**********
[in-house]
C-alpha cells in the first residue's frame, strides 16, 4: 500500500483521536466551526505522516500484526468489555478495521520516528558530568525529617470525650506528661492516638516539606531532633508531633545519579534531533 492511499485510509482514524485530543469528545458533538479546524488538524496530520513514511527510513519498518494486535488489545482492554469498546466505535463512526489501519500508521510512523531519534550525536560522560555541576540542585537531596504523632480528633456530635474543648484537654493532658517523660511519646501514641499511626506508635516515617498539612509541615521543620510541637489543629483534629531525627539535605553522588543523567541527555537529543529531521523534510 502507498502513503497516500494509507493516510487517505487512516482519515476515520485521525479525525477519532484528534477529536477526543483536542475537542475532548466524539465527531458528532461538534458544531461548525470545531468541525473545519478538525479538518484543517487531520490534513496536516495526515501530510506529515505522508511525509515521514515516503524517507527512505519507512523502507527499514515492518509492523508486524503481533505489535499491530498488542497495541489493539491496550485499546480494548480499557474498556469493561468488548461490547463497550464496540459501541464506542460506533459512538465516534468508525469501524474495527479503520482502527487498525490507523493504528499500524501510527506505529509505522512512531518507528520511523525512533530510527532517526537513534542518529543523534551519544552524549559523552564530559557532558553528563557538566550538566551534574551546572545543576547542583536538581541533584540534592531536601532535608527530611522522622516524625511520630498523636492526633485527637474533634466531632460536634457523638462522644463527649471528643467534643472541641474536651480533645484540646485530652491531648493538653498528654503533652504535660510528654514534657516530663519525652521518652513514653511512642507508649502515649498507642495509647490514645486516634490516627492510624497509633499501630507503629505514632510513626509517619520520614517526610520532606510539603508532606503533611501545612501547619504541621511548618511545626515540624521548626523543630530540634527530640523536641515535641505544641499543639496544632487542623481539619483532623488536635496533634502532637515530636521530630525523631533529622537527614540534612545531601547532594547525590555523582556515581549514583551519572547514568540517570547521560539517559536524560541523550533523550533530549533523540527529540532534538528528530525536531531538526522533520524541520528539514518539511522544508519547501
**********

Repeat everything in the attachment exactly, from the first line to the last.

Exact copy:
[in-house]
C-alpha cells in the first residue's frame, strides 16, 4: 500500500483521536466551526505522516500484526468489555478495521520516528558530568525529617470525650506528661492516638516539606531532633508531633545519579534531533 492511499485510509482514524485530543469528545458533538479546524488538524496530520513514511527510513519498518494486535488489545482492554469498546466505535463512526489501519500508521510512523531519534550525536560522560555541576540542585537531596504523632480528633456530635474543648484537654493532658517523660511519646501514641499511626506508635516515617498539612509541615521543620510541637489543629483534629531525627539535605553522588543523567541527555537529543529531521523534510 502507498502513503497516500494509507493516510487517505487512516482519515476515520485521525479525525477519532484528534477529536477526543483536542475537542475532548466524539465527531458528532461538534458544531461548525470545531468541525473545519478538525479538518484543517487531520490534513496536516495526515501530510506529515505522508511525509515521514515516503524517507527512505519507512523502507527499514515492518509492523508486524503481533505489535499491530498488542497495541489493539491496550485499546480494548480499557474498556469493561468488548461490547463497550464496540459501541464506542460506533459512538465516534468508525469501524474495527479503520482502527487498525490507523493504528499500524501510527506505529509505522512512531518507528520511523525512533530510527532517526537513534542518529543523534551519544552524549559523552564530559557532558553528563557538566550538566551534574551546572545543576547542583536538581541533584540534592531536601532535608527530611522522622516524625511520630498523636492526633485527637474533634466531632460536634457523638462522644463527649471528643467534643472541641474536651480533645484540646485530652491531648493538653498528654503533652504535660510528654514534657516530663519525652521518652513514653511512642507508649502515649498507642495509647490514645486516634490516627492510624497509633499501630507503629505514632510513626509517619520520614517526610520532606510539603508532606503533611501545612501547619504541621511548618511545626515540624521548626523543630530540634527530640523536641515535641505544641499543639496544632487542623481539619483532623488536635496533634502532637515530636521530630525523631533529622537527614540534612545531601547532594547525590555523582556515581549514583551519572547514568540517570547521560539517559536524560541523550533523550533530549533523540527529540532534538528528530525536531531538526522533520524541520528539514518539511522544508519547501